UK Offshore Wind Industry’s Pain to Last Years, Hedge Fund Says

The UK’s once-booming offshore wind industry faces years of pain, including project delays and possible cancellations, due to soaring costs and higher interest rates.

(Bloomberg) — The UK’s once-booming offshore wind industry faces years of pain, including project delays and possible cancellations, due to soaring costs and higher interest rates. 

That’s the view of Per Lekander, chief executive of Clean Energy Transition LLP, a London-based hedge fund that manages $2.6 billion in assets in sectors including renewables, utilities, oil and gas. 

“The industry needs a complete reset,” he said in an interview. “It’s going to be a very long period with very disappointing growth, where projects might be delayed or not even built.”

Across Europe, wind developers are dealing with a toxic mix of challenges including higher costs for turbines, supply-chain bottlenecks and international competition, while facing difficulty securing financing for new projects. In Britain, the situation has been compounded by an auction system that hasn’t guaranteed adequate return on investment, threatening to bring new offshore construction to a halt. 

During a prolonged period of low interest rates before the pandemic, investment in UK wind capacity did in fact surge — to the point where it has surpassed natural gas primary source of power connected to the grid. Sustained inflation, and the effort to stop it, now threatens to stop that growth in its tracks.

This should have been wind’s moment in Britain, which is blessed with thousands of miles of coastline and offshore energy potential. Climate change is forcing a shift away from fossil fuels, and the government is seeking to become carbon neutral by mid-century, even as Prime Minister Rish Sunak backtracks on the short-term steps needed to reach that goal.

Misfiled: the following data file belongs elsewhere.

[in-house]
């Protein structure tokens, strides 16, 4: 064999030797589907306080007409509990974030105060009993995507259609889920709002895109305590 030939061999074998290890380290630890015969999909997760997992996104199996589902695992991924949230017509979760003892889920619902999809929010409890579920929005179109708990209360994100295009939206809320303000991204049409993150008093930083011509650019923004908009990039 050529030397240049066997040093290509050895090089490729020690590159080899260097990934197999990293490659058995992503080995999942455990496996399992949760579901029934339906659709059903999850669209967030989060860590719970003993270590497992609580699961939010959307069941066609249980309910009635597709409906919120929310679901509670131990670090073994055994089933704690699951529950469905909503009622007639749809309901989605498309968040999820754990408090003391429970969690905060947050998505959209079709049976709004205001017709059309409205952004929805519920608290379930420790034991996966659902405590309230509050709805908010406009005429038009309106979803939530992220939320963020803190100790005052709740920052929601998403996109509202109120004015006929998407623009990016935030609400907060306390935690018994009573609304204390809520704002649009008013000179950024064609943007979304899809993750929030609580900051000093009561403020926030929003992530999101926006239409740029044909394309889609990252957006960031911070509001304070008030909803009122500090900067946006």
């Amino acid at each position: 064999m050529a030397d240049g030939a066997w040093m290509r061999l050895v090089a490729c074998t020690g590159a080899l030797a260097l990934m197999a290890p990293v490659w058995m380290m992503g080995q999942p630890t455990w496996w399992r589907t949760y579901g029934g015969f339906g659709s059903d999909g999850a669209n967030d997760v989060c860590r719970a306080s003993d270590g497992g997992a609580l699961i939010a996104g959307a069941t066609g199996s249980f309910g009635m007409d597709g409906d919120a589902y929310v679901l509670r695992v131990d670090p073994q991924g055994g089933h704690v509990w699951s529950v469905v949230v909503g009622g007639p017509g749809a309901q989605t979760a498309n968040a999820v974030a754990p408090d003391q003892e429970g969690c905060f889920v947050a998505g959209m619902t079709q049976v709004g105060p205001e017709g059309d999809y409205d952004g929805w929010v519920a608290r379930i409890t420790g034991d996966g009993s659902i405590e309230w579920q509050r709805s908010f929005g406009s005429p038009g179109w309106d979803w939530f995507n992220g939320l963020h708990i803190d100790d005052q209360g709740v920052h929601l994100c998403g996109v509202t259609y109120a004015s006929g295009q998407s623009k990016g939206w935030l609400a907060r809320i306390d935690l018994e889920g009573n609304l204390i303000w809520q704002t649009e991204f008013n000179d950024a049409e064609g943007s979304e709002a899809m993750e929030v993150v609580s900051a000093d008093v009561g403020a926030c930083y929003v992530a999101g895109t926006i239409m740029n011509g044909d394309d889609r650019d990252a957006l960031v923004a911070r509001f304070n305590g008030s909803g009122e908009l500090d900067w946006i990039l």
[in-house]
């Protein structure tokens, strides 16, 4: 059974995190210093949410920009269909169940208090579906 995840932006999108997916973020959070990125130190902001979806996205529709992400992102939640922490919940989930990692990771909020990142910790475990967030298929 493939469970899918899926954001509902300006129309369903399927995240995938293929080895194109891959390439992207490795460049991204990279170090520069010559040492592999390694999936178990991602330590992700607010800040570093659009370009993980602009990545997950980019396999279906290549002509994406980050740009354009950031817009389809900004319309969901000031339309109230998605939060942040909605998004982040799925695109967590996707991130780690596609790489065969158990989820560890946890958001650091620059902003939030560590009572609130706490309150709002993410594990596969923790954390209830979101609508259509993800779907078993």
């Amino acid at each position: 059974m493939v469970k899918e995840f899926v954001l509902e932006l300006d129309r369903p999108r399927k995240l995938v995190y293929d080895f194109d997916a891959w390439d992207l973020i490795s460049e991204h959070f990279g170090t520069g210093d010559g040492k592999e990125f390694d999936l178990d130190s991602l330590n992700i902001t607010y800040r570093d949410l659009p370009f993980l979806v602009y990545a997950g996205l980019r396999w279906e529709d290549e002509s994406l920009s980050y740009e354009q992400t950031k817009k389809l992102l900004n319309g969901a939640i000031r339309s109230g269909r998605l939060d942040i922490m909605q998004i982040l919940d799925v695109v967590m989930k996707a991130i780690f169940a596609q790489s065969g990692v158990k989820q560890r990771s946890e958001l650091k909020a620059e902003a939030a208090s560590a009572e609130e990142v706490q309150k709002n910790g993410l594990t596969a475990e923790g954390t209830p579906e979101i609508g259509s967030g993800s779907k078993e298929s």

Read More: What’s Next for Britain’s Struggling Offshore Wind Industry?

The difficulties for offshore wind accompany uncertainty over the growth outlook for other clean-energy technologies, from heat pumps to electric vehicles. 

Most of the money needed to reach the government’s net-zero goal will need to come from the private sector, said Emma Pinchbeck, chief executive officer of industry group EnergyUK. “At a time when other countries are stepping up their efforts to attract green investment, we cannot risk that money going elsewhere,” she added.

‘Out of Money’

The UK’s wind-energy investment boom came to an abrupt halt in the wake of the pandemic, as costs surged for everything from freight to labor, according to Clean Energy Transition’s Lekander. 

“The world came out of Covid-19 and suddenly this 15 years of deflationary situation rapidly changed,” he said. Many companies that secured projects during an industry growth spurt in 2019-2021 are “now dramatically out of money.” 

Swedish state-owned utility Vattenfall AB is in early-stage talks to sell one of the UK’s largest offshore projects, which it halted in July. The company is “evaluating all options to determine the best way forward for the whole Norfolk Offshore Wind Zone,” a spokesperson said by email.

Mads Nipper, chief executive of Denmark’s Orsted A/S, said in a recent interview that a final investment decision on its Hornsea-3 wind project in the North Sea is “not a given” due to higher rates. Together, the Vattenfall and Orsted projects could provide power for more than 4.5 million UK homes. 

Orsted previously “stressed that we will only invest in value creating projects on life cycle basis,” a spokesperson said. “We will confirm that if/when we take final investment decision.”

Earlier this month a government auction for offshore wind projects failed to attract a single bid, underscoring the industry’s challenges. Denmark’s Vestas Wind Systems A/S is now reconsidering plans to make more turbines in the UK as a result. 

Part of the problem is that developers bid too aggressively in previous auctions, helping to drive government-set electricity prices too low to make building new projects worth the effort, according to Lekander.

“It’s clearly going to be a painful situation from here,” he added.

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